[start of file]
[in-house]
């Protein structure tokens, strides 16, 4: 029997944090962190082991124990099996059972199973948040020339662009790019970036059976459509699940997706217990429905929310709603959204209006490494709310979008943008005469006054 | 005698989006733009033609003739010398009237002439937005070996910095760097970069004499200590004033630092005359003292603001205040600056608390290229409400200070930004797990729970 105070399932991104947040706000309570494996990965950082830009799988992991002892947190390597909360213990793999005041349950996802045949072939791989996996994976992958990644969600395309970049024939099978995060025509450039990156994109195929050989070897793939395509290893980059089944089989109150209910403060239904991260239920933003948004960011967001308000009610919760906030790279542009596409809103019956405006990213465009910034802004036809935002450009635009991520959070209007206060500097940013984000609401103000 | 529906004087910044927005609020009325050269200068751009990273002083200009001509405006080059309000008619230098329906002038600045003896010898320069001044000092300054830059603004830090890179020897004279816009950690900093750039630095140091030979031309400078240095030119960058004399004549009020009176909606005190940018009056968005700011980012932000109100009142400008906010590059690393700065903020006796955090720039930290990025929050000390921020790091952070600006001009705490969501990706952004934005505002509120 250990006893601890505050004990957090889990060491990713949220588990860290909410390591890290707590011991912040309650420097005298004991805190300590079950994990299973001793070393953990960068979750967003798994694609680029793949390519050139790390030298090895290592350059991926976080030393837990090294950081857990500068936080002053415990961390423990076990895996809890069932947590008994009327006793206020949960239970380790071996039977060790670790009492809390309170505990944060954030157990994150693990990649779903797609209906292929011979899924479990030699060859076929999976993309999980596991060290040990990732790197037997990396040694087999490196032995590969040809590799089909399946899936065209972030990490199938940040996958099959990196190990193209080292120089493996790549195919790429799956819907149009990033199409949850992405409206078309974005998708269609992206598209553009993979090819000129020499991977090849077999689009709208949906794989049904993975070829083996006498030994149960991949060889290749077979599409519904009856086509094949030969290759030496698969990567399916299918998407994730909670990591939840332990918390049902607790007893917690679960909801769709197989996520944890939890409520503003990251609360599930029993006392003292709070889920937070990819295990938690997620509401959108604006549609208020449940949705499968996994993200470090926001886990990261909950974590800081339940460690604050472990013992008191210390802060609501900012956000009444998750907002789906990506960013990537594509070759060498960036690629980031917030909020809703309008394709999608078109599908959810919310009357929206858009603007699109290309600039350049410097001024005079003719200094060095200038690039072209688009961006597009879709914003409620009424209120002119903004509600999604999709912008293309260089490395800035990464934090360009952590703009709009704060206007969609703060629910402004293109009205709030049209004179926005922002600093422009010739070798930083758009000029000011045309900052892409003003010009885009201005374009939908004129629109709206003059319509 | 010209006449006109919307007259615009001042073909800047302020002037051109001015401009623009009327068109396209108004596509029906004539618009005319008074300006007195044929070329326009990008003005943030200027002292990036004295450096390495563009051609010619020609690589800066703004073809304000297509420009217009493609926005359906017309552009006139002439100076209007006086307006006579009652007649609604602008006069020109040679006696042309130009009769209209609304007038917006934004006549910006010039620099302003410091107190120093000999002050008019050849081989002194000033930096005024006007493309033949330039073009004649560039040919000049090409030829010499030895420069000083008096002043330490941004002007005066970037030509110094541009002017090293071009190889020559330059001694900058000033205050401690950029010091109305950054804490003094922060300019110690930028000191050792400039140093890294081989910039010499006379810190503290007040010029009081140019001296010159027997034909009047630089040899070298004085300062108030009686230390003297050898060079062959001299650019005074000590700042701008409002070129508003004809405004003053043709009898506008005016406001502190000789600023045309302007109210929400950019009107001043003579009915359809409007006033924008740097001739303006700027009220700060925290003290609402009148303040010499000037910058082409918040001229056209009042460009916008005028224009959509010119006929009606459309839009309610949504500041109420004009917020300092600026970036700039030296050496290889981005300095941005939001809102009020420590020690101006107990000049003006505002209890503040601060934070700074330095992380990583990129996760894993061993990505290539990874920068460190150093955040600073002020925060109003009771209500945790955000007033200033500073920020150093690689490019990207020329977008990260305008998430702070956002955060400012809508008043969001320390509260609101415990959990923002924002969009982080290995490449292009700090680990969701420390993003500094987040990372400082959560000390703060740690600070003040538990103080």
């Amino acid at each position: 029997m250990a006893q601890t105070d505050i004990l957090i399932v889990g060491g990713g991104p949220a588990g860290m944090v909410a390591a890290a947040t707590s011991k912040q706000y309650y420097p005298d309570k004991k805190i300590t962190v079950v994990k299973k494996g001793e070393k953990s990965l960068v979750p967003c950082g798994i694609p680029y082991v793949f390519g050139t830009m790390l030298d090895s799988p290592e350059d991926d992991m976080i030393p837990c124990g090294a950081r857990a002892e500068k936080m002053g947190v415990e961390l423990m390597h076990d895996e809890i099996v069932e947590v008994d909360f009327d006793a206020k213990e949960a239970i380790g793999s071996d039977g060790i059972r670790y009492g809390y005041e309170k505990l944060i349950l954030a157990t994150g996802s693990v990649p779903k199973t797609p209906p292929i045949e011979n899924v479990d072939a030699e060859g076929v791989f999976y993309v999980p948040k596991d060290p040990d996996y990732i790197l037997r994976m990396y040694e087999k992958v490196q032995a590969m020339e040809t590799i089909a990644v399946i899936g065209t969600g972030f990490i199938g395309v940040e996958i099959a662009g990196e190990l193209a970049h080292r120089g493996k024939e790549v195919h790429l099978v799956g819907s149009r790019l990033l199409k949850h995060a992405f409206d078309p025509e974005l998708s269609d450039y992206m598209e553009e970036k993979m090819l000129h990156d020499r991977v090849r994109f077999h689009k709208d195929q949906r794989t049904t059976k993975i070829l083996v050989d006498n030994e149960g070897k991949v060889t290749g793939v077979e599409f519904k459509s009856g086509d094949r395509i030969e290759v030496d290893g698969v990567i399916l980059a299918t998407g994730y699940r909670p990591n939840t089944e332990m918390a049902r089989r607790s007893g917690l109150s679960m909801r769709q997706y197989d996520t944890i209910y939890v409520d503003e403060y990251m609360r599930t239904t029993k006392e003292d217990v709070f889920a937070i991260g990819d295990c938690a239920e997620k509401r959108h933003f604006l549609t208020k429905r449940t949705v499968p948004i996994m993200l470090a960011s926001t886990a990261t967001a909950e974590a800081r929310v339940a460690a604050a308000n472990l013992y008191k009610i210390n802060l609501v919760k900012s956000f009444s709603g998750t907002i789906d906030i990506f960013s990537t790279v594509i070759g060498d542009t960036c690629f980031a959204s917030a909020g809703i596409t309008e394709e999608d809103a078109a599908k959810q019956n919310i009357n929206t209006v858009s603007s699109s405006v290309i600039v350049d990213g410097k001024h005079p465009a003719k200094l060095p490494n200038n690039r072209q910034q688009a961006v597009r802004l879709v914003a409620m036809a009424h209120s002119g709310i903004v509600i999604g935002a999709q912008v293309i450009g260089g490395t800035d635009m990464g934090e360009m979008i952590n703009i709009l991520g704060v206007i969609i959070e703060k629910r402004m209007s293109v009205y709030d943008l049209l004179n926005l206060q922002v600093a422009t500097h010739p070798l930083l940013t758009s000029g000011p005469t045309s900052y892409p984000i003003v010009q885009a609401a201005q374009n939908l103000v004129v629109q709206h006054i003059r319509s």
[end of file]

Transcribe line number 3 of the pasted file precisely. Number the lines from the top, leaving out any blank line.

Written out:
């Amino acid at each position: 029997m250990a006893q601890t105070d505050i004990l957090i399932v889990g060491g990713g991104p949220a588990g860290m944090v909410a390591a890290a947040t707590s011991k912040q706000y309650y420097p005298d309570k004991k805190i300590t962190v079950v994990k299973k494996g001793e070393k953990s990965l960068v979750p967003c950082g798994i694609p680029y082991v793949f390519g050139t830009m790390l030298d090895s799988p290592e350059d991926d992991m976080i030393p837990c124990g090294a950081r857990a002892e500068k936080m002053g947190v415990e961390l423990m390597h076990d895996e809890i099996v069932e947590v008994d909360f009327d006793a206020k213990e949960a239970i380790g793999s071996d039977g060790i059972r670790y009492g809390y005041e309170k505990l944060i349950l954030a157990t994150g996802s693990v990649p779903k199973t797609p209906p292929i045949e011979n899924v479990d072939a030699e060859g076929v791989f999976y993309v999980p948040k596991d060290p040990d996996y990732i790197l037997r994976m990396y040694e087999k992958v490196q032995a590969m020339e040809t590799i089909a990644v399946i899936g065209t969600g972030f990490i199938g395309v940040e996958i099959a662009g990196e190990l193209a970049h080292r120089g493996k024939e790549v195919h790429l099978v799956g819907s149009r790019l990033l199409k949850h995060a992405f409206d078309p025509e974005l998708s269609d450039y992206m598209e553009e970036k993979m090819l000129h990156d020499r991977v090849r994109f077999h689009k709208d195929q949906r794989t049904t059976k993975i070829l083996v050989d006498n030994e149960g070897k991949v060889t290749g793939v077979e599409f519904k459509s009856g086509d094949r395509i030969e290759v030496d290893g698969v990567i399916l980059a299918t998407g994730y699940r909670p990591n939840t089944e332990m918390a049902r089989r607790s007893g917690l109150s679960m909801r769709q997706y197989d996520t944890i209910y939890v409520d503003e403060y990251m609360r599930t239904t029993k006392e003292d217990v709070f889920a937070i991260g990819d295990c938690a239920e997620k509401r959108h933003f604006l549609t208020k429905r449940t949705v499968p948004i996994m993200l470090a960011s926001t886990a990261t967001a909950e974590a800081r929310v339940a460690a604050a308000n472990l013992y008191k009610i210390n802060l609501v919760k900012s956000f009444s709603g998750t907002i789906d906030i990506f960013s990537t790279v594509i070759g060498d542009t960036c690629f980031a959204s917030a909020g809703i596409t309008e394709e999608d809103a078109a599908k959810q019956n919310i009357n929206t209006v858009s603007s699109s405006v290309i600039v350049d990213g410097k001024h005079p465009a003719k200094l060095p490494n200038n690039r072209q910034q688009a961006v597009r802004l879709v914003a409620m036809a009424h209120s002119g709310i903004v509600i999604g935002a999709q912008v293309i450009g260089g490395t800035d635009m990464g934090e360009m979008i952590n703009i709009l991520g704060v206007i969609i959070e703060k629910r402004m209007s293109v009205y709030d943008l049209l004179n926005l206060q922002v600093a422009t500097h010739p070798l930083l940013t758009s000029g000011p005469t045309s900052y892409p984000i003003v010009q885009a609401a201005q374009n939908l103000v004129v629109q709206h006054i003059r319509s």